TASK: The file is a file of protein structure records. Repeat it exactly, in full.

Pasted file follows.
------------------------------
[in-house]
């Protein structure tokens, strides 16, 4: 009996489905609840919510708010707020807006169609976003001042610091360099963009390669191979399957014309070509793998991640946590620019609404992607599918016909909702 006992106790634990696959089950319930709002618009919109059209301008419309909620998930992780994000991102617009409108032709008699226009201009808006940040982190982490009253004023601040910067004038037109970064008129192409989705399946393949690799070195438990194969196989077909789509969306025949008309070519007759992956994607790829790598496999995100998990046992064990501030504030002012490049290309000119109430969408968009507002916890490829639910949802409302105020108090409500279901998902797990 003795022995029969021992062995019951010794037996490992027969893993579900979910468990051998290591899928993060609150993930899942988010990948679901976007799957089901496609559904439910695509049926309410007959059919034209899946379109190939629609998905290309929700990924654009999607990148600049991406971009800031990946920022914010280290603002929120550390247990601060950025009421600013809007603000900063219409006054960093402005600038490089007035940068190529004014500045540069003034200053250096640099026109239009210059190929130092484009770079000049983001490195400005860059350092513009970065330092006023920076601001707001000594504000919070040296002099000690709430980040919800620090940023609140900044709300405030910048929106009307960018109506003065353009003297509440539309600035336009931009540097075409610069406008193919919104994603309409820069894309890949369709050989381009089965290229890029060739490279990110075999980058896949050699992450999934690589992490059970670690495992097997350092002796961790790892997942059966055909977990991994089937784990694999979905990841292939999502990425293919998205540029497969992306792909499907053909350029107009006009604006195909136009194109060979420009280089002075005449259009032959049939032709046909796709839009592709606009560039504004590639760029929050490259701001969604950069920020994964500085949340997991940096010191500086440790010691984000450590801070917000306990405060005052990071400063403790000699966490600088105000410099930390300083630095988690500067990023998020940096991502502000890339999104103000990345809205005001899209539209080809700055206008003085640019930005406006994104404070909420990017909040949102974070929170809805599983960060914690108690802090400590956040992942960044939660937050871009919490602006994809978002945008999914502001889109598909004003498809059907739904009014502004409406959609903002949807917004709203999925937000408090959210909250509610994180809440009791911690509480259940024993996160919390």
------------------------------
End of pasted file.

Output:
[in-house]
């Protein structure tokens, strides 16, 4: 009996489905609840919510708010707020807006169609976003001042610091360099963009390669191979399957014309070509793998991640946590620019609404992607599918016909909702 006992106790634990696959089950319930709002618009919109059209301008419309909620998930992780994000991102617009409108032709008699226009201009808006940040982190982490009253004023601040910067004038037109970064008129192409989705399946393949690799070195438990194969196989077909789509969306025949008309070519007759992956994607790829790598496999995100998990046992064990501030504030002012490049290309000119109430969408968009507002916890490829639910949802409302105020108090409500279901998902797990 003795022995029969021992062995019951010794037996490992027969893993579900979910468990051998290591899928993060609150993930899942988010990948679901976007799957089901496609559904439910695509049926309410007959059919034209899946379109190939629609998905290309929700990924654009999607990148600049991406971009800031990946920022914010280290603002929120550390247990601060950025009421600013809007603000900063219409006054960093402005600038490089007035940068190529004014500045540069003034200053250096640099026109239009210059190929130092484009770079000049983001490195400005860059350092513009970065330092006023920076601001707001000594504000919070040296002099000690709430980040919800620090940023609140900044709300405030910048929106009307960018109506003065353009003297509440539309600035336009931009540097075409610069406008193919919104994603309409820069894309890949369709050989381009089965290229890029060739490279990110075999980058896949050699992450999934690589992490059970670690495992097997350092002796961790790892997942059966055909977990991994089937784990694999979905990841292939999502990425293919998205540029497969992306792909499907053909350029107009006009604006195909136009194109060979420009280089002075005449259009032959049939032709046909796709839009592709606009560039504004590639760029929050490259701001969604950069920020994964500085949340997991940096010191500086440790010691984000450590801070917000306990405060005052990071400063403790000699966490600088105000410099930390300083630095988690500067990023998020940096991502502000890339999104103000990345809205005001899209539209080809700055206008003085640019930005406006994104404070909420990017909040949102974070929170809805599983960060914690108690802090400590956040992942960044939660937050871009919490602006994809978002945008999914502001889109598909004003498809059907739904009014502004409406959609903002949807917004709203999925937000408090959210909250509610994180809440009791911690509480259940024993996160919390």